There is nearly an infinite number of ways people can have sex; “From licking an armpit to having a five person penetrative orgy, sex isn’t limited,” says Kaleigh Trace, the education co-ordinator at Venus Envy, Halifax’s award winning sex shop.
With so many ways to have sex, there is also an array of risks to navigate on your way to safer sex.
Whether you’ll come across semen and sperm on your sexual adventures or not – you’re still as susceptible to STIs and injuries as anyone else. Mouth on vulva sex, hand on vulva sex, vulva on vulva sex and sharing sex toys are all ways that a range of STIs can be transmitted.
“Any act where fluids are exchanged can pass along STIs”, says Gail Neville, Halifax Sexual Health Clinic’s HIV programs coordinator.
Luckily, there are ways to lower risks.
Trace and Neville agree that education and communication can be the most useful tools to reduce risks associated with sex.
A person’s sexual health status should be something that they know and talk about with their partner(s) before sex, says Neville who insists, “everyone should get tested for STIs.”
Vaginal swabs, mouth swabs and blood work are routine tests that can be taken at the Halifax Sexual Health Clinic. People should get these tests every six months if they frequently change partners, says Neville who mentions that we should also get tested after any event occurs where we think we might have risked contracting an infection.
Once you know that you have an STI, you can act accordingly and legitimate consent can be established. Beyond knowing if your partners have any STIs, barriers like condoms are useful to avoid spreading infections – even if no semen or sperm is involved.
Trace says putting condoms on penetrative sex toys is a good way to avoid potentially passing along STIs. The only type of sex toys that can be adequately sterilized are toys made out of medical-grade silicone. These toys can be sterilized by putting them in boiling water.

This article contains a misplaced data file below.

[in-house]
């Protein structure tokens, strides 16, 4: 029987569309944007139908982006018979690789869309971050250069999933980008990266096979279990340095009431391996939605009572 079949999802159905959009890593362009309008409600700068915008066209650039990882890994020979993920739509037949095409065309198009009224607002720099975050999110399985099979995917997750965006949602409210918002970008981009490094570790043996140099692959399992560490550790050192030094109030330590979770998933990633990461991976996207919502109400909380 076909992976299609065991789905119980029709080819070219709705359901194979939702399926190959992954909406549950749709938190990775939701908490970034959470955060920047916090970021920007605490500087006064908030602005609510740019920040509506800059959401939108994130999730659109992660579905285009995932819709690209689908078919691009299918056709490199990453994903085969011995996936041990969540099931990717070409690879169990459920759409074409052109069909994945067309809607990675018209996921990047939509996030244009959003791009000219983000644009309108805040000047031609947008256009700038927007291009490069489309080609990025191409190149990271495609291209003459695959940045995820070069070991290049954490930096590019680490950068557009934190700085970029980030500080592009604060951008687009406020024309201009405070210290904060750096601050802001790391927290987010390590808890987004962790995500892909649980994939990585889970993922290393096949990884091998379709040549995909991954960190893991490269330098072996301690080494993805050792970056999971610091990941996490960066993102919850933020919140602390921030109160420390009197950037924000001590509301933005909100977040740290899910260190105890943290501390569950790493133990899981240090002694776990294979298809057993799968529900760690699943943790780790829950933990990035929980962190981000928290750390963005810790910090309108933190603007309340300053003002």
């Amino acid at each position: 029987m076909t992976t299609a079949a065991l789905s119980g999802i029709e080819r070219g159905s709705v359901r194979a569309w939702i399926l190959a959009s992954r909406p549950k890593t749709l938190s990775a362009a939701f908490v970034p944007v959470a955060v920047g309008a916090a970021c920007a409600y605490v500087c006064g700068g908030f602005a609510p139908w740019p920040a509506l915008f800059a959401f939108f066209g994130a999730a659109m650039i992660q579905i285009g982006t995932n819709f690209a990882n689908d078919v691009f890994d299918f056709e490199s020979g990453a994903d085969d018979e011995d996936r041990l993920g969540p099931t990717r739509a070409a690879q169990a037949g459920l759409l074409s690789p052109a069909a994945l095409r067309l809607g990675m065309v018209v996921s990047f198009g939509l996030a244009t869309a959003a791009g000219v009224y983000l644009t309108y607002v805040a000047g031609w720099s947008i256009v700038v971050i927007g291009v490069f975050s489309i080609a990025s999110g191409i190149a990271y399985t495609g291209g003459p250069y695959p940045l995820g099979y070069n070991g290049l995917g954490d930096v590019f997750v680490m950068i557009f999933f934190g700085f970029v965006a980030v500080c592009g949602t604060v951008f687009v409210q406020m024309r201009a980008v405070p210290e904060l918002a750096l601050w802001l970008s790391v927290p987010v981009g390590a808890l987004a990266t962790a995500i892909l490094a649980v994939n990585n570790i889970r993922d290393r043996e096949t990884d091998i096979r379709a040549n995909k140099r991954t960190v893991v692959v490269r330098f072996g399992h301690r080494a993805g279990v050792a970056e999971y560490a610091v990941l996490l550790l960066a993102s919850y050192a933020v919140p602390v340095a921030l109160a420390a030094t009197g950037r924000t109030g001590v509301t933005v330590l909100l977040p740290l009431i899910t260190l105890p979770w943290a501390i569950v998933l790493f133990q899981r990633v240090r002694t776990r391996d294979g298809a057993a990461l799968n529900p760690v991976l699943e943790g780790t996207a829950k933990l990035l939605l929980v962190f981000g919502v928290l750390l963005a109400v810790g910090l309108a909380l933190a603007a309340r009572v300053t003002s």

People can use dental dams to prevent transmitting infections when performing oral sex and gloves can prevent transmitting blood-borne diseases during digital penetration if someone has a cut or scrape on their hands.
STIs aren’t the only risks to think about.
Different sex toys and other ways of having sex bring different risks of injury into the equation.
Whether it’s chafing from wearing a strap-on, vaginal tearing from digital penetration or toys that are made from materials that contain toxic chemicals, education and clear communication can control and lower risks of injury.
Venus Envy provides a plethora of books and literature about all sorts of sex. Trace recommends Girl Sex 101 as a great source, “for anyone who wants to bone down with chicks.”
“There’s no such thing as completely safe sex,” says Trace. “Sex will always involve risk.”
But education, communication, getting tested and using barriers can control risks and help avoid any unwanted surprises during or after sex – all of this plays into a greater culture of consent, safer sex and more enjoyable sex.